It not only removed derivatives and credit default swaps from the purview of federal oversight, on page 262 of the legislation, Congress pre-empted the states from enforcing existing gambling and bucket shop laws against Wall Street.So we have the ability to gamble on stocks... which results in...
"It makes it sound like they knew it was illegal," Kroft remarks.
"I would agree," Dinallo says. "They did know it was illegal. Or at least prosecutable."
In retrospect, giving Wall Street immunity from state gambling laws and legalizing activity that had been banned for most of the 20th century should have given lawmakers pause, but on the last day and the last vote of the lame duck 106th Congress, Wall Street got what it wanted when the Senate passed the bill unanimously.
They didn't know what was going on in part because credit default swaps were totally unregulated. No one knew how many there were or who owned them. There was no central exchange or clearing house to keep track of all the bets and to hold the money to make sure they got paid off. Eventually, savvy investors figured out that the cheapest, most effective way to bet against the entire housing market was to buy credit defaults swaps, in effect taking out inexpensive insurance policies that would pay off big when other people’s mortgage investments went south.Guess who insured those bets?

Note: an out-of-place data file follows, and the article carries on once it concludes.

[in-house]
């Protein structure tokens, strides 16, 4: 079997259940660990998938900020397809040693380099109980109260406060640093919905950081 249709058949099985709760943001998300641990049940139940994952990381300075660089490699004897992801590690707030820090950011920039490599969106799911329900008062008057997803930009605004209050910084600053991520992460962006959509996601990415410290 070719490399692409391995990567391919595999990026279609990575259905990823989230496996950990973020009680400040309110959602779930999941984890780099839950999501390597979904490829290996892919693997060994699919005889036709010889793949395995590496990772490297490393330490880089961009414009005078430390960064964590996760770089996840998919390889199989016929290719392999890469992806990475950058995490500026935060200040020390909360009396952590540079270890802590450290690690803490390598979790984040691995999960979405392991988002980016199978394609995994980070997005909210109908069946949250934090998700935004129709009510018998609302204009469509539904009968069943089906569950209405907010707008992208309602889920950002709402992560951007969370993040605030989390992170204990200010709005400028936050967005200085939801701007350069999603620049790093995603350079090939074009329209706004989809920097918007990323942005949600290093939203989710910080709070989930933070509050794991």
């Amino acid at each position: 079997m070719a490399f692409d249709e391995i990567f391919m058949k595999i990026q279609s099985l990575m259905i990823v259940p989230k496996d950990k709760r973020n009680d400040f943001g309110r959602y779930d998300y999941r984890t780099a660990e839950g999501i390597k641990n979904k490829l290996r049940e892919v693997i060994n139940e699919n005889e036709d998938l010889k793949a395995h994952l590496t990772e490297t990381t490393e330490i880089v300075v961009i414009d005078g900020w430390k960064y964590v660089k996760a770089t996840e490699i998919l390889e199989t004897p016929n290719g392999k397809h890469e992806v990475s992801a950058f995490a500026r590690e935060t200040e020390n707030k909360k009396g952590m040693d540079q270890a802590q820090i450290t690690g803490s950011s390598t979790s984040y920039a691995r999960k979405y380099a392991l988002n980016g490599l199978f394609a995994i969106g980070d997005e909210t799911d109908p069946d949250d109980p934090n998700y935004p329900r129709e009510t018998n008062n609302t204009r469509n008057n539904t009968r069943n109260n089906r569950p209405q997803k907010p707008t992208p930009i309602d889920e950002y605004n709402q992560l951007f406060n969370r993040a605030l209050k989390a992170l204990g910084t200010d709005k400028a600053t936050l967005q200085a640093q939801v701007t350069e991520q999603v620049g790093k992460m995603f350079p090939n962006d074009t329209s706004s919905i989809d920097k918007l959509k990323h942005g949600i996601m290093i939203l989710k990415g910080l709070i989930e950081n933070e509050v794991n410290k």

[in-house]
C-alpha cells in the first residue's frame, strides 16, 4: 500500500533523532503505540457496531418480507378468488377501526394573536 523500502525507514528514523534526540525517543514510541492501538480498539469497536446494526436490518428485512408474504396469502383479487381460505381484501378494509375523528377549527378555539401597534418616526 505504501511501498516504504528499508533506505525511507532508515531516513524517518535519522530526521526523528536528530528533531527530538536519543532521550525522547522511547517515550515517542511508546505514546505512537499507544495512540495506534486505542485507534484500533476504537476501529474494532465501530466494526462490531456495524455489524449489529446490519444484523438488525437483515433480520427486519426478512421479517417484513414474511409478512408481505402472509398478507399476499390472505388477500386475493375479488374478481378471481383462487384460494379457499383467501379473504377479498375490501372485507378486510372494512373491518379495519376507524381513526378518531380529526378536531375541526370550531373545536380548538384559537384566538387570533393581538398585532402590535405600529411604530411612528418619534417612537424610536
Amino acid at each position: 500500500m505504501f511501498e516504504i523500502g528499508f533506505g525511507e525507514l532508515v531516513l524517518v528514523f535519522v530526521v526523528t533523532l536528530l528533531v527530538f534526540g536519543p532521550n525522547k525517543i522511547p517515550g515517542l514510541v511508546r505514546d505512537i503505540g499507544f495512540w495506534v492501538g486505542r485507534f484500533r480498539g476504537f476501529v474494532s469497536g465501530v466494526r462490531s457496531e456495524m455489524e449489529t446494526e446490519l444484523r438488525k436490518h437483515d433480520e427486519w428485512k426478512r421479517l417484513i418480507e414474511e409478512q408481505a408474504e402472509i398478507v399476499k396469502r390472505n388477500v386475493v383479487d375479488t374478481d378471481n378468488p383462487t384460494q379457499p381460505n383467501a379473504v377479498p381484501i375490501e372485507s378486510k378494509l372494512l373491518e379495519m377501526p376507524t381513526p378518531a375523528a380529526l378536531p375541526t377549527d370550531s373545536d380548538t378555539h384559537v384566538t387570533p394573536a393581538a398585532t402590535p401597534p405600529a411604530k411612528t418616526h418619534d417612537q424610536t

Congress now seems shocked and outraged by the consequences of its decision eight years ago to effectively deregulate swaps and derivatives. Various members of the House and Senate have hauled in the usual suspects to accept or share the blame.
-End of Ramble